How can it be that social justice is a facet of neoliberalism when most social justice advocates are deeply opposed to neoliberalism? Neoliberalism is a centre-right ideology that, unlike most previous centre-right ideologies, fits very well with social progress even though it favours markets (though substantially regulated and taxed markets) to distribute resources. I suspect that neoliberalism is successful because it has a large portion of the left vanguard agitating for one of its planks and a large portion of the stronger elements of the right agitating for another of them. The media tends to have neoliberal views relative to the population at large—more free market economically but more socially liberal.
Gamers look to games journalism to tell them which games are cool and fun and engaging and interesting and, crucially, worth dropping £50 on. Games journalists see their profession partly as a calling to purge the incompletely right-on memes that still exist in gaming. They might not put it exactly this way, but if you see insufficiently feminist games as harmful then why wouldn't you use the power you had to wipe them out. But gamers don't care nearly as much about their games including sufficiently diverse characters in sufficiently fleshed-out roles, they just want to know which are good games. Given the divide, it's understandable why games writers think them worryingly unreconstructed reactionaries.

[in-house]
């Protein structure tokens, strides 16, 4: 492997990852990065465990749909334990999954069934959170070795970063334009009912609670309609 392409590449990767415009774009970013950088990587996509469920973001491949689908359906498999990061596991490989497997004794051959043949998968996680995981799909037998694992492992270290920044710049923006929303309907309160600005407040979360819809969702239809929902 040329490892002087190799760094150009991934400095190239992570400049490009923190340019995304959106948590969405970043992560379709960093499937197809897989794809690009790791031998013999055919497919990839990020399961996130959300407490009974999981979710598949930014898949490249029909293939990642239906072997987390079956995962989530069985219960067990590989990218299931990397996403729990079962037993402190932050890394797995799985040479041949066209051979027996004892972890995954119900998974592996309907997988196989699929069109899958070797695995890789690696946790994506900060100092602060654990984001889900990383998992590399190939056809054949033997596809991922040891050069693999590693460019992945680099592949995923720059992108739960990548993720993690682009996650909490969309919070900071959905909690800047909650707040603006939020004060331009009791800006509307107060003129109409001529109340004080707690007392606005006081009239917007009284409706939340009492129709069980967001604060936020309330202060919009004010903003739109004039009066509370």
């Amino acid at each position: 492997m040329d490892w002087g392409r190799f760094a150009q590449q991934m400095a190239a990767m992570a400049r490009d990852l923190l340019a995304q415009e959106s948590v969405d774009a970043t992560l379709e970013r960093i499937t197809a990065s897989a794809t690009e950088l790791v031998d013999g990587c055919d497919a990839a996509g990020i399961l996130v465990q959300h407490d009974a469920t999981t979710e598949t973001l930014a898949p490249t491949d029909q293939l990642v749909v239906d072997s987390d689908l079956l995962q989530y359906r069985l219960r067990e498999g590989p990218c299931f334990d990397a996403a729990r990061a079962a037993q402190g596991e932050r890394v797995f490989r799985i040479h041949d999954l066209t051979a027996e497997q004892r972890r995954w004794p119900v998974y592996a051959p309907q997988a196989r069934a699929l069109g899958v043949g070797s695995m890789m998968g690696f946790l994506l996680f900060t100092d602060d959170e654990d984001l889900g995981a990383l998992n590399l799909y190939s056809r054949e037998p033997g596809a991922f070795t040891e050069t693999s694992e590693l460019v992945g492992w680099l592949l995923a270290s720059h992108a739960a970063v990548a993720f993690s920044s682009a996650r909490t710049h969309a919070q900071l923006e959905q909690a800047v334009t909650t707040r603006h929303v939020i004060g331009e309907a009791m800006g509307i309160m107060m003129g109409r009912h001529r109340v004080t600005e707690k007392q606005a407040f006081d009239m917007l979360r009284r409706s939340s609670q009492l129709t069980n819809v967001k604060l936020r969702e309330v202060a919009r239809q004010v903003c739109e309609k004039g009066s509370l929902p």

Why they'll lose
The point is not necessarily that a particular set of policies is actually a bad thing—I'd bet many gamergate activists are in favour of gay marriage—but the way the victories come about. Gay marriage won not because it convinced the public with arguments and evidence, but because a zealous group of elites shamed, bullied and stigmatised anyone who publicly stated anti-gay marriage views as 'homophobic', particularly people otherwise close to them in political views. Lord Freud's discussion of labour market reforms intended to help disabled people was almost shut down because of an out-of-context sequence of words that sounds bad. Banksy's (inane and boring) satire on UKIP in Clacton was removed for fear of being interpreted as racist. Books mainly about the causes of inequality cause a giant storm if they also mention possible genetic differences between races (even if they are judged by academics in the field to be accurately representing the science). Indeed, it is considered enough to claim that something is dated or racist to dismiss its findings.
Gamers are too disparate and disorganised to defeat the most powerful memeplex of modern times. 'Gamergate', the term itself, is already acquiring a slightly dirty taste in a lot of people's mouths, as a byword for misogyny, abusing women, or apologising for either. In general, these mental shortcuts (gamergate = misogynist) are typical of the social justice movement, and are an extremely powerful conversation-ending weapon. 'Wait a second, you support gamergate? So you're a misogynist?' Gamergate was interesting, but its advocates' zeal will run out, while the articles in the press aiming for a balance between pro- and anti- perspectives are dwindling (and are subjective themselves to attacks from more virulently anti- media). Gamergate is one of the most interesting things to happen in years, but I don't think it will win.